China tests grid fins. A Chinese Long March 4B delivered an Earth-observation satellite into orbit late Saturday, with grid fins guiding the descent of the rocket’s first stage, SpaceNews reports. For the first time, the Long March 4B first stage carried a grid-fin system to constrain the area in which it falls. Most of China’s launches take place at centers far inland, resulting in debris landing downrange.
… The grid fins are intended to both reduce risk and mark a step toward future retropropulsive landings and launcher reusability. Both the launch and the test of the grid-fin system were declared successful, with the first stage falling within the designated area. In 2017, China’s space program released a space-transportation roadmap, outlining ambitions to make its launch vehicles fully reusable by 2035. (submitted by Unrulycow and Ken the Bin)
Boeing working toward December OFT launch. Boeing said Thursday that it is “continuing to progress” toward a December 17 target for its orbital flight test of its Starliner capsule and Atlas V rocket. This is a critical test flight that, if successful, would pave the way for a crewed Starliner mission sometime in 2020. The statement from Boeing came after a largely successful test of Starliner’s abort system on Monday.
… According to flight data, the test proceeded nominally until the main parachutes deployed—only two rather than three emerged from the capsule as it descended to the desert floor. During a teleconference with reporters on Wednesday, Boeing’s John Mulholland said the company has already identified the root cause of the issue as a poor connection between the pilot parachute and the main parachute. It is taking steps to prevent it from happening again, Mulholland said. (submitted by Ken the Bin)
The White House puts a price on the SLS. In a letter to the Senate Appropriations Committee, first obtained by Ars, White House Budget Office Director Russell Vought put a price on the Space Launch System rocket. “The Europa mission could be launched by a commercial rocket,” Vought wrote. “At an estimated cost of over $2 billion per launch for the SLS once development is complete, the use of a commercial launch vehicle would provide over $1.5 billion in cost savings.”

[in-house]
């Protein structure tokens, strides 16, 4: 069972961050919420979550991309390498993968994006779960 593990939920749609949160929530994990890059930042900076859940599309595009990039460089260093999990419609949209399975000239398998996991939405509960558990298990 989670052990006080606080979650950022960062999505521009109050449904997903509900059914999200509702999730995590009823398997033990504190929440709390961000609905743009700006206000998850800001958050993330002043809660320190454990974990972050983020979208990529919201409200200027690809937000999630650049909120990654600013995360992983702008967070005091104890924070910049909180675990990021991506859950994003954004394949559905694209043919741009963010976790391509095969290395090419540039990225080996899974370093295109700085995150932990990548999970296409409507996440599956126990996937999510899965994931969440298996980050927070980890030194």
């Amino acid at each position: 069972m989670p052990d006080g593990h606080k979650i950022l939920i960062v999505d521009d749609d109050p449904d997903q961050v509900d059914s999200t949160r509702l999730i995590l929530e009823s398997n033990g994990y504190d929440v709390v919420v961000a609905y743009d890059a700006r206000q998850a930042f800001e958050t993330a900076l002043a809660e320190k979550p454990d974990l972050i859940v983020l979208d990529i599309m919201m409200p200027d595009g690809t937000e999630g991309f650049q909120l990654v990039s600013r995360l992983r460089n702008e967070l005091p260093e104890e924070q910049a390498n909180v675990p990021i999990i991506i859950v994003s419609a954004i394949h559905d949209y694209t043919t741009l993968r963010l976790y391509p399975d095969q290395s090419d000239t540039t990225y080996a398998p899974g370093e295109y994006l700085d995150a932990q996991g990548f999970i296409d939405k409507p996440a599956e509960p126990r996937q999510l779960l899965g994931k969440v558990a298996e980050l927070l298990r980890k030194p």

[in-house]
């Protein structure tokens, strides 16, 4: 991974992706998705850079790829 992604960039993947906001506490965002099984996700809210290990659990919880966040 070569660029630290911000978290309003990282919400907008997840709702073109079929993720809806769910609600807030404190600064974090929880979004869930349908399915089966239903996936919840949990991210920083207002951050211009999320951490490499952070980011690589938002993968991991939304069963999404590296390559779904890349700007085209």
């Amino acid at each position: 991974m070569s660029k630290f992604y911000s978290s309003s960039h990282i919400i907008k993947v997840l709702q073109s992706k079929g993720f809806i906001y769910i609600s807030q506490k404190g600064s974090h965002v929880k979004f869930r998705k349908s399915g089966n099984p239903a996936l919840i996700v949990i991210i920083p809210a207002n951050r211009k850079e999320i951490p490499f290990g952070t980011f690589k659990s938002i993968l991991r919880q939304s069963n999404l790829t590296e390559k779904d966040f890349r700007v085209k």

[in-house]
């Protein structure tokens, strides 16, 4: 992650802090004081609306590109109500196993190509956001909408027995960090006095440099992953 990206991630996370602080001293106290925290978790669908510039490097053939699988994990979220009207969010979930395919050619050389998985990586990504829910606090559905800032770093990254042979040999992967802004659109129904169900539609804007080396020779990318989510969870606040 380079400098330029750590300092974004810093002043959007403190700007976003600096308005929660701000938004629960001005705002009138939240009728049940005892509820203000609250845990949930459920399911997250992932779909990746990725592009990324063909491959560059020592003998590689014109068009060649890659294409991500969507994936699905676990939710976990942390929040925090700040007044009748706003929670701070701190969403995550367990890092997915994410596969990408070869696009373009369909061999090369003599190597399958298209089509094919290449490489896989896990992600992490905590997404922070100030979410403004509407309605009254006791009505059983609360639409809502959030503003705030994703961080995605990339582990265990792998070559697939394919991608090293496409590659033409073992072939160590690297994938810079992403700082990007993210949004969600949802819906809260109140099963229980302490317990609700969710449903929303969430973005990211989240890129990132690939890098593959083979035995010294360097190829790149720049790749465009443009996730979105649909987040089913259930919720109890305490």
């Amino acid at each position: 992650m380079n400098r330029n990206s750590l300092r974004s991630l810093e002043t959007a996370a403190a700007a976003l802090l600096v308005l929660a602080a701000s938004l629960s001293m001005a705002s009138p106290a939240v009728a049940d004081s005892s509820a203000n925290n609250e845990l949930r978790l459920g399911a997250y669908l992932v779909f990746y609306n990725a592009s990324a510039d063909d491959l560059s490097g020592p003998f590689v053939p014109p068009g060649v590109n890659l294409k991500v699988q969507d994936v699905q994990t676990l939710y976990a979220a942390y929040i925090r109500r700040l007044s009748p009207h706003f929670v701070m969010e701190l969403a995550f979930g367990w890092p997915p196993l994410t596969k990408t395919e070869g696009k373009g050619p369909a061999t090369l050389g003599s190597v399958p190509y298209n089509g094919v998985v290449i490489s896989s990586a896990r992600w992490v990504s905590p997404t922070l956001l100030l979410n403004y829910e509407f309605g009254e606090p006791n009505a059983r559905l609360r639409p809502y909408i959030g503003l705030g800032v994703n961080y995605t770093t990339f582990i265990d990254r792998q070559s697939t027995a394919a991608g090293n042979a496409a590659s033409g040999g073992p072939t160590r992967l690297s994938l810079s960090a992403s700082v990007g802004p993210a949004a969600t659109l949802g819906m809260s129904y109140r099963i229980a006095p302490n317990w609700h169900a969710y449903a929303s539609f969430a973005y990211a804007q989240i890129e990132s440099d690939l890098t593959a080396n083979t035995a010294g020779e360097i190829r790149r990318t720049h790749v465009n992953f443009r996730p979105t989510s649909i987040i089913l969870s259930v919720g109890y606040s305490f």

… Independent estimates have pegged the SLS cost this high, but NASA has never admitted it. A $2 billion cost to launch one SLS rocket a year raises significant questions about the sustainability of such an exploration program—the government killed the similarly sized Saturn V rocket in the early 1970s because of unsustainable costs. In a response, NASA did not deny this figure. “NASA is working to bring down the cost of a single SLS launch in a given year as the agency continues negotiations with Boeing,” a spokeswoman said.
China’s heavy lifter to return by end of 2019? Components for China’s third Long March 5 rocket arrived at the country’s southern launch base in late October, as teams prepare for the first flight of the heavy-lift launcher since a 2017 mission ended in failure. Wenchang is China’s newest spaceport and has hosted four space launches to date, Spaceflight Now reports.
… The return-to-flight mission, expected in the second half of December, is a major test of the heavy-lift rocket before China commits to launching a Mars rover and a lunar sample return mission on Long March 5 vehicles next year. The booster can lift up to 14 tons to geostationary transfer orbit and is critical to China’s exploration plans over the next decade. (submitted by Ken the Bin)
NASA rejects Blue Origin bid for SLS upper stage. On Halloween, NASA posted a document that provides some perspective on the agency’s long-term plans for the Space Launch System rocket and, more specifically, its upper stage. The new document, known as a Justification for Other Than Full and Open Competition, explains why NASA rejected a lower-cost version of an upper stage for its rocket proposed by Blue Origin, Ars reports.
… NASA sets out three reasons for not opening the competition to Blue Origin. It argues that Blue Origin’s “alternate” stage cannot fly 10 tons of cargo along with the Orion spacecraft. Moreover, NASA says, the total height of the SLS rocket’s core stage with Blue Origin’s upper stage exceeds the height of the Vertical Assembly Building’s door, resulting in “modifications to the VAB building height and substantial cost and schedule delays.” Finally, the agency says the BE-3U engine’s higher-stage thrust would result in an increase to the end-of-life acceleration of the Orion spacecraft and a significant impact to the Orion solar array design. The rejection raises questions about the high overall cost of a more powerful SLS rocket.
Next three launches
Nov. 11: Falcon 9 | Launch of second batch of 60 Starlink Satellites | Cape Canaveral Air Force Station, Florida | 14:51 UTC
Nov. 20: Polar Satellite Launch Vehicle | Cartosat 3 satellite | Sriharikota, India | 03:30 UTC
Nov 22: Ariane 5 | TIBA 1 and Inmarsat 5 F5 communications satellite | Kourou, French Guiana| 21:08 UTC